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user-1044545 | Posted in General Questions on


This may be a little odd question for you experts here but I’m making house vs condo considerations and the major factor is the heating costs which are included in the condo maintenance

In the house I’m considering, there are 3 levels. The landlord tells me it’s a single thermostat. Is it relatively easy to convert a natural heating system to create 3 thermostats? I mainly plan to use the 1st floor for the first few years and would like it in the mid-70’s (health reasons) while keeping the other floors at mid-60’s. How efficiently would this work given that the house has an open layout? Would it lead to any energy savings for me at all or would the heating costs be equivalent to keeping the whole home at mid-70’s?

I know it’s hard to make a judgement with little information but give me the best you can do

In the future, if possible I’d like to create a separate heating thermostat for a single bedroom on the 3rd floor (it has doors you can shut so that should insulate the heat in). Do people do this?


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  1. GBA Editor
    Martin Holladay | | #1

    Yes, it's possible to provide a heating system with three zones and three thermostats. But it may not be possible to achieve that with the existing heating system -- only by installing a new heating system.

    You guessed correctly that an open floor plan with open stairways is not conducive to zoned heating. If you want to keep your three floors at three different temperatures, you'll have to install partitions and doors to separate the floors.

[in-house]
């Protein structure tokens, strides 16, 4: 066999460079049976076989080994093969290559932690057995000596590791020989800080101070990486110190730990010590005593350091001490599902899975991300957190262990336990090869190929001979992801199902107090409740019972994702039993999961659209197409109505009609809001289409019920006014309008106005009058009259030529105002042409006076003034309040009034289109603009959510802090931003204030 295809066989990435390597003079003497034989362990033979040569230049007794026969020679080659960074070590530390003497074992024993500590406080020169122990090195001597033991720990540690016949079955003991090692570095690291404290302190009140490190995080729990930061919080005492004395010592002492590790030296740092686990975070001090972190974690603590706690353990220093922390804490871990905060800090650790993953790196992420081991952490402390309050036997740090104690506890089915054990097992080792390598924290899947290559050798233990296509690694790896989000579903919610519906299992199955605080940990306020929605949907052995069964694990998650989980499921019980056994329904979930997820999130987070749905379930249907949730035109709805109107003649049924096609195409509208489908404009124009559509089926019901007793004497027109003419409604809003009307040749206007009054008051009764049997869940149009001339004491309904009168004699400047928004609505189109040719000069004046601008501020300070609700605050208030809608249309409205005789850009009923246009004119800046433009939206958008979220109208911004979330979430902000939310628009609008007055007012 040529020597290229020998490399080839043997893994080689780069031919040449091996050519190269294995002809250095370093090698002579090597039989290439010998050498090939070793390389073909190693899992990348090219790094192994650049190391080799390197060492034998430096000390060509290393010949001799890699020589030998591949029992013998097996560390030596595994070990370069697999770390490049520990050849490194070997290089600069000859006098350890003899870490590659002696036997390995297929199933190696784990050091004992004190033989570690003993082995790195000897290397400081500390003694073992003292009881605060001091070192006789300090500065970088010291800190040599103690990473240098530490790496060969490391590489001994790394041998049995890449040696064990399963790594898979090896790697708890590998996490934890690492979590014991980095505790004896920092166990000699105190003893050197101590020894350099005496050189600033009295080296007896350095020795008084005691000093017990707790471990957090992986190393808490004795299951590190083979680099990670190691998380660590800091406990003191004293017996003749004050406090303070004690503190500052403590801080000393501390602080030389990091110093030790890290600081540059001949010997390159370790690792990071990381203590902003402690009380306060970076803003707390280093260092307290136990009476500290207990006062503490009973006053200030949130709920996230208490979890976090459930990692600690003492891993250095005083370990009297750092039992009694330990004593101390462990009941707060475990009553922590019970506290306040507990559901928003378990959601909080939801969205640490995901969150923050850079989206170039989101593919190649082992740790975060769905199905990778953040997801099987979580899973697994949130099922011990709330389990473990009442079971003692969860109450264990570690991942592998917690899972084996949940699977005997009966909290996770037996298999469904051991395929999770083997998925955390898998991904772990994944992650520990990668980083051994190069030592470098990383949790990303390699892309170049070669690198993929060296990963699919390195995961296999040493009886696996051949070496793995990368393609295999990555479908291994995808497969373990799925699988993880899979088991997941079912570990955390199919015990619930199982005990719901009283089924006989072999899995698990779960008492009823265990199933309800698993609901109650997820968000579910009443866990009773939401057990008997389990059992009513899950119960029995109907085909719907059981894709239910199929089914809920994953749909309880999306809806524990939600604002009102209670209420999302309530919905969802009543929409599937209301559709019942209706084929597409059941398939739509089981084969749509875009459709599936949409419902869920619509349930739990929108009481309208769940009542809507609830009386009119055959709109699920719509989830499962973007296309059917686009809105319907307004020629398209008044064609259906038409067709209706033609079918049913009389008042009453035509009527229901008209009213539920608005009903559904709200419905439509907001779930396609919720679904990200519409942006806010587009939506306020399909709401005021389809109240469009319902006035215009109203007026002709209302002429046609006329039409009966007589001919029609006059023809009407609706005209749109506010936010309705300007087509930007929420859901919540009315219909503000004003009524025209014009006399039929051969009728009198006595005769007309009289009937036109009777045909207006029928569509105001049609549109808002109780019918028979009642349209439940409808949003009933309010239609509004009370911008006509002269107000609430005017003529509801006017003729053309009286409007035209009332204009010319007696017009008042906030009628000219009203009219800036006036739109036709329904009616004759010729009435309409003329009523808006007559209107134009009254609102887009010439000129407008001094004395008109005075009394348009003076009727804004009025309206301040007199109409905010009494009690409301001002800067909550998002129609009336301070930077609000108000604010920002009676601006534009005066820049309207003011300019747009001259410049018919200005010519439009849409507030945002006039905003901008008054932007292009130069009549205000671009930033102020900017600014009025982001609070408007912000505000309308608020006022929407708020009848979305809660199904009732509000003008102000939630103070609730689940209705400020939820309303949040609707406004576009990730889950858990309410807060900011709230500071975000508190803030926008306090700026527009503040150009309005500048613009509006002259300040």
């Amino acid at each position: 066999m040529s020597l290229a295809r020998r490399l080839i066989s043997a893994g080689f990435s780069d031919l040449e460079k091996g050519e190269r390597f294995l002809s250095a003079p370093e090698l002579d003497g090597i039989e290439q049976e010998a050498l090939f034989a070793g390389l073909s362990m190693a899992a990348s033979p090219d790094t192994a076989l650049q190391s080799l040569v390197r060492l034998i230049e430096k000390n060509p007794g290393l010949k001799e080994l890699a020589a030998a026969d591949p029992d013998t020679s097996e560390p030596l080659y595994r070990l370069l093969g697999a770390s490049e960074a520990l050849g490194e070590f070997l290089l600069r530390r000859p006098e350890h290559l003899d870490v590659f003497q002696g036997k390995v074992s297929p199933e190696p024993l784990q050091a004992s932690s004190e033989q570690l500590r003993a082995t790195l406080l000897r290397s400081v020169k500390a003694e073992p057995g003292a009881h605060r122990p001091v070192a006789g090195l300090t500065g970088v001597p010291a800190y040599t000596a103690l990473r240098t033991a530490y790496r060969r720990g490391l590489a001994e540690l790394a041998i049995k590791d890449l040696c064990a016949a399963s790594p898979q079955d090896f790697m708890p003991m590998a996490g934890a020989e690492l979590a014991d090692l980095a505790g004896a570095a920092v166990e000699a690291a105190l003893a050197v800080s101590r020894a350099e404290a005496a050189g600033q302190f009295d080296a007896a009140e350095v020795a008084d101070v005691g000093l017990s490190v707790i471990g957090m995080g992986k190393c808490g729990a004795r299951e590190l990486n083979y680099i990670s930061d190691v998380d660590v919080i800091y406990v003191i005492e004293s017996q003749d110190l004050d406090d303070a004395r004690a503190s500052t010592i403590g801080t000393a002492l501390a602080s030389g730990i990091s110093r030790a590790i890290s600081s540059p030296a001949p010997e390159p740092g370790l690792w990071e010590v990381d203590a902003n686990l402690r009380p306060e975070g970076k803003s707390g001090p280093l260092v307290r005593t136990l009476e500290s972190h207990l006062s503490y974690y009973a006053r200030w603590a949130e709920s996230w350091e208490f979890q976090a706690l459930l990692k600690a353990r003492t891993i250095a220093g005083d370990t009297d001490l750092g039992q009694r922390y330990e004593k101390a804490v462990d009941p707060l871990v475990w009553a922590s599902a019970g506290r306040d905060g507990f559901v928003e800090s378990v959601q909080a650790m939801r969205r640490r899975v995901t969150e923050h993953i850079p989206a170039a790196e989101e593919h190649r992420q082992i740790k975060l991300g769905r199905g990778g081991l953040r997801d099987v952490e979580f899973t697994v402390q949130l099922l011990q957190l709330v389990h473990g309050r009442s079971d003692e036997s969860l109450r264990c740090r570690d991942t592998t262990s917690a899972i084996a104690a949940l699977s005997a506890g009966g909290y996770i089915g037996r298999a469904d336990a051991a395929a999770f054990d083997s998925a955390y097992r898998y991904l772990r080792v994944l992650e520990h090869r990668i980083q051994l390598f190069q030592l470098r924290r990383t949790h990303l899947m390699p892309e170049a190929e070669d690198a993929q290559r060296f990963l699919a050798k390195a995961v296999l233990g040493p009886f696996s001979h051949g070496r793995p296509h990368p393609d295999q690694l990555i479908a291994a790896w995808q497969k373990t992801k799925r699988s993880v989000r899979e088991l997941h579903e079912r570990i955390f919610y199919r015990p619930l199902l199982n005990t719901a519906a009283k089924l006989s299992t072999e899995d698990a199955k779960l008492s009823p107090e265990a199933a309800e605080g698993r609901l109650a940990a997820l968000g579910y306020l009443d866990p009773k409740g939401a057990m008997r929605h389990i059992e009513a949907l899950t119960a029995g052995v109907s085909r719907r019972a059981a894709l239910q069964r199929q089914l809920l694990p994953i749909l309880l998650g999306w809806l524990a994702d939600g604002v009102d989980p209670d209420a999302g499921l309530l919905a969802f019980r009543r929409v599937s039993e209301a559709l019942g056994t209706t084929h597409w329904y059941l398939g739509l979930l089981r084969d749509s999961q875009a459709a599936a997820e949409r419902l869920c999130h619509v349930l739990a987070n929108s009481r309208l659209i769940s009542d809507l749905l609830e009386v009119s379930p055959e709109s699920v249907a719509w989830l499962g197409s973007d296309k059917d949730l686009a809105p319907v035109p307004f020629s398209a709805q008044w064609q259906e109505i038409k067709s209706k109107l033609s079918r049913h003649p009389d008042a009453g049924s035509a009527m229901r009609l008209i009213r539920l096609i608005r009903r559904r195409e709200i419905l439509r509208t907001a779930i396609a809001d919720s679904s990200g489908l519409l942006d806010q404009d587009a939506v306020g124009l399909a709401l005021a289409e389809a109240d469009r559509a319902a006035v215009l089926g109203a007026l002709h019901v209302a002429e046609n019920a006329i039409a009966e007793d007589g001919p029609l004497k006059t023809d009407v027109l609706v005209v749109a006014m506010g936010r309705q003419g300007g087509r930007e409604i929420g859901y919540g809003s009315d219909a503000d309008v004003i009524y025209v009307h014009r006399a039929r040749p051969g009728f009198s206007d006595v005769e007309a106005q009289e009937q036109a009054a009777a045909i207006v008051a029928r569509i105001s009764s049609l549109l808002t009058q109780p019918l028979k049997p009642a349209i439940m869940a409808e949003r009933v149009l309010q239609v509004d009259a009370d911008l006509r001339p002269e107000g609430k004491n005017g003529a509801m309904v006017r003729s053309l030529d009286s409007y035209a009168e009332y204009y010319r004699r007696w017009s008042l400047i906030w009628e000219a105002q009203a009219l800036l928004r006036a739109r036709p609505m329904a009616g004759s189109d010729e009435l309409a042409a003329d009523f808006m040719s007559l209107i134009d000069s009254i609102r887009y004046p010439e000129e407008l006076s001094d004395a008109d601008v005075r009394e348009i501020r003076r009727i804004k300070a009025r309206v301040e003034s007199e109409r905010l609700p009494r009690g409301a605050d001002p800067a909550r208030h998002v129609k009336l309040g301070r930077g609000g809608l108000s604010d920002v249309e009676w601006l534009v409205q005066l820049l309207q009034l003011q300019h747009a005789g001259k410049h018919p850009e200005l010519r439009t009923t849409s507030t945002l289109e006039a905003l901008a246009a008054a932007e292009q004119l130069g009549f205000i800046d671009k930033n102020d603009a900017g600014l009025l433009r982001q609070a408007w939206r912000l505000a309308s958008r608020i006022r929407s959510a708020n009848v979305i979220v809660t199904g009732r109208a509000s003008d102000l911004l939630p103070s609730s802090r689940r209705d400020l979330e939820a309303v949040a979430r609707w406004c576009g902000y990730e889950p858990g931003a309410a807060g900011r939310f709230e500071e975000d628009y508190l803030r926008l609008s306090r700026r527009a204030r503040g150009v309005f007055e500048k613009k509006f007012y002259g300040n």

What type of heating system is in the house now?

  2. user-1044545 | | #2

    It was converted from oil to natural gas heating 2 years ago. The reason for my question is for 5 years or so, we'll only really need a single floor and then only will expand into other floors. But I don't like moving every few years and definitely need a backyard which a condo doesn't provide

    What kind of range would I be looking at to install a new natural gas heating system?

    Also, if that house costs $600/month to heat at 65, would it be fair to say it'll cost about $780 at 75 (3% for every degree)


  3. GBA Editor
    Martin Holladay | | #3

    You didn't tell us whether you have a hot-air furnace or a boiler (hydronic system). It's usually easier to zone a hydronic system than a hot-air system.

    I have heard the rule of thumb that lowering your thermostat setting by 1 degree saves about 3% of your energy bill, but it's only a rough rule of thumb. Actual savings will depend on the climate and the weather.

    There's no way to give you an estimate for installing a new heating system without knowing much more information. It's safe to say that you can spend between $6,000 and $40,000 for a residential heating system.

  4. jklingel | | #4

    Just curious.... Where are you? Is the $600/mo a yearly average, or winter-only? How many square feet is it? Is that about normal for your area?

  5. user-1044545 | | #5

    I just know it was converted from oil to natural gas 2 yrs ago (not sure about furnace or a boiler). I've asked around and it seems a house this large costs about $600 to heat (i'm in a nyc borough). The house is a 26x35 building size sitting on a 50x100 lot.

    I'm wondering if a house's heating bill is public info and I can just call the heating company and ask. Or maybe the owner doesn't find it rude of me to ask her for the heating bill (don't want to take a seller's word on what their heating bill is)

  6. user-1044545 | | #6

    Sorry john - left out a part of my answer. $600/month is only for the coldest months of nov-feb. Lower in oct & march

  7. Kevin_in_Denver | | #7

    It wouldn't be rude to ask for a year's worth of utility bills.
    Xcel Energy (a midwest utility) will give anyone the 12 month average, and the high bill and the low bill, and the months they happened.

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